Ten Mercedes W111 280 SE 3.5 Cabriolet jest idealny, by podbić serca wszystkich miłośników klasycznej motoryzacji. Jego stan – najlepszy z możliwych – doskonale zachowany i w pełni oryginalny. Wręcz trudno uwierzyć, lecz ten ponad 40-letni błyszczący lakier jest wciąż tym, którym nadwozie zostało pokryte w fabryce. Klasa i elegancja… ile jest warta? Przekonaliśmy się na licytacji RM Auctions… choć jego wartość wstępnie oszacowano na 200 tys. dolarów, został sprzedany za 335,5 tys. dolarów.
1971 Mercedes-Benz 280 SE 3.5 Cabriolet
To be auctioned on Saturday, March 8, 2014
$185,000 – $235,000
Chassis no. 111.027.12.002841
Engine no. 118.980.12.002543
230 bhp, 3,499 cc overhead-valve V-8 engine with Bosch electronic fuel injection, four-speed automatic transmission, independent front suspension with unequal length control arms and anti-sway bar, independent rear suspension with low-pivot swing axle and trailing arms, and four-wheel power hydraulic disc brakes. Wheelbase: 108.3 in.
An exceptional, original, unrestored car
Only 56,000 actual miles
Complete books and tools, and an extensive file of receipts and literature
Certainly among the best examples available anywhere
The ultimate “usable Classic”
In the early 1970s, Mercedes-Benz built what many people believe was the finest automobile in the world, and 1971 was the only year that this model (802 vehicles) was imported into the United States. For the buyers who wanted wind in their hair, there was no finer choice than the 280 SE 3.5 Cabriolet, which, combined with the powerful 3.5-liter V-8, was the fastest, most sumptuous, and most expensive convertible that money could buy at a Mercedes-Benz dealership. It was a car that appeals, then and now, to great enthusiasts.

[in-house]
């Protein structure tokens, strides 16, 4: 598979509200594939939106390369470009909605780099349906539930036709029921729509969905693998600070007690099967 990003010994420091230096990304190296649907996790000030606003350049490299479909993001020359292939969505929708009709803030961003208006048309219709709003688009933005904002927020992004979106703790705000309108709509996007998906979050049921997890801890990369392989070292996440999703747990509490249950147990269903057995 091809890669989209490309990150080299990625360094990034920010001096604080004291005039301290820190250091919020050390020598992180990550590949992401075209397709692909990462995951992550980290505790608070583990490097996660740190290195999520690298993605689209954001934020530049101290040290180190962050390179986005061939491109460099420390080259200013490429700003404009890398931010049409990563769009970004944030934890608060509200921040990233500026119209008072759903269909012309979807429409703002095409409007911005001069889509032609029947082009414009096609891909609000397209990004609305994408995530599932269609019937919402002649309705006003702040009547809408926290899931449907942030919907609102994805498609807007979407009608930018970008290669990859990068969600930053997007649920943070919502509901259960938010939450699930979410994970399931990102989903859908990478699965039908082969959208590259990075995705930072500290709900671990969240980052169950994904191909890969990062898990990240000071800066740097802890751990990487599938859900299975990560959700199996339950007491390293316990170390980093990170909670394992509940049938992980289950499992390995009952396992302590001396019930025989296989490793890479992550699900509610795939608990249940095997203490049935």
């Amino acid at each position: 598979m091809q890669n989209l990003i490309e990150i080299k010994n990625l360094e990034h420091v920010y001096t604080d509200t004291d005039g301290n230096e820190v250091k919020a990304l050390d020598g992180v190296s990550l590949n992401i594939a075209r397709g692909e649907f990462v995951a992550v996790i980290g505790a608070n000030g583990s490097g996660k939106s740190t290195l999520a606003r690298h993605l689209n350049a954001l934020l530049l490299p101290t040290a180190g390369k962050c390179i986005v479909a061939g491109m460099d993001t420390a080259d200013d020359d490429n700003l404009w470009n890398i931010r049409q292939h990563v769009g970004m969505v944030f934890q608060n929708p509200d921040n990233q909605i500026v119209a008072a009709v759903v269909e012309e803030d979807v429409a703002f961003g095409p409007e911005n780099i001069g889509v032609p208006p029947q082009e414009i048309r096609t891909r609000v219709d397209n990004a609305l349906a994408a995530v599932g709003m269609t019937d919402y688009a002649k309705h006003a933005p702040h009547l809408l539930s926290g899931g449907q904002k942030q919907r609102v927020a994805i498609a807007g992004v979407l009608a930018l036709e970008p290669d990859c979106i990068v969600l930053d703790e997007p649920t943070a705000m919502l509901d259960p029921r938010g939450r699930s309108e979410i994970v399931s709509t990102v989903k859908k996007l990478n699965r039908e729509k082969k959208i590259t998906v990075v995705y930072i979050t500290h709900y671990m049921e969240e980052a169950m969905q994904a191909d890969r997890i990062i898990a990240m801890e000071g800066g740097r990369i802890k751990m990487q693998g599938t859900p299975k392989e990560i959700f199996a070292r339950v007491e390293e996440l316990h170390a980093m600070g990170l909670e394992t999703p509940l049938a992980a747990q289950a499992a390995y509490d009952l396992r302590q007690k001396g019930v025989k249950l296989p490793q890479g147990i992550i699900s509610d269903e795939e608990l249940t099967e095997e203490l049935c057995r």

After the present owner acquired the car from noted Mercedes-Benz collector Dr. Frank Spellman in 1997, it was refreshed by renowned MB specialists Gordon Beck, who perfected the mechanicals, detailed the engine compartment, and installed new old stock 300 chrome wheel arch moldings, and Bob Hatch, who fabricated and installed a new Haartz cloth top. Otherwise, the car is completely original and has been driven only 56,000 miles since new. Its condition can only be described as extraordinary. The original Anthracite Grey Metallic paint holds a deep, rich shine and exhibits only minor touch-ups. The interior is also totally original and just as remarkable, which is a testament its impressive preservation. The doors close like bank vaults, and in an RM specialist’s words, “There is just enough patina to the seats, the engine bay, and chassis to be comfortable.”
The car retains its options that are listed on its window sticker, which feature a limited-slip differential, the rare factory console compartment, and a rarely seen canvas bag for its leather top boot. It has all of its books, including the owner’s manual and parts manuals, as well as its original sales brochure and factory press releases with photos. The original tool roll is included, of course, as is the jack and the original wheel chock. Even the original cloth headrest protectors have survived.
Finally, there is a history file that is thick with receipts, correspondence, and a newspaper article that features the car.
This superlative 280 SE 3.5 Cabriolet has been regularly maintained and freshly serviced by former Hatch & Sons Service Manager Ed Owen (European Auto Solutions, Waltham, Massachusetts), and even though it is unrestored, it has been faithfully maintained and preserved in the care of its knowledgeable owners. “This particular vehicle is the nicest old car that I have owned,” wrote Frank Spellman to an inquiring enthusiast, and the new caretaker will no doubt have similar feelings.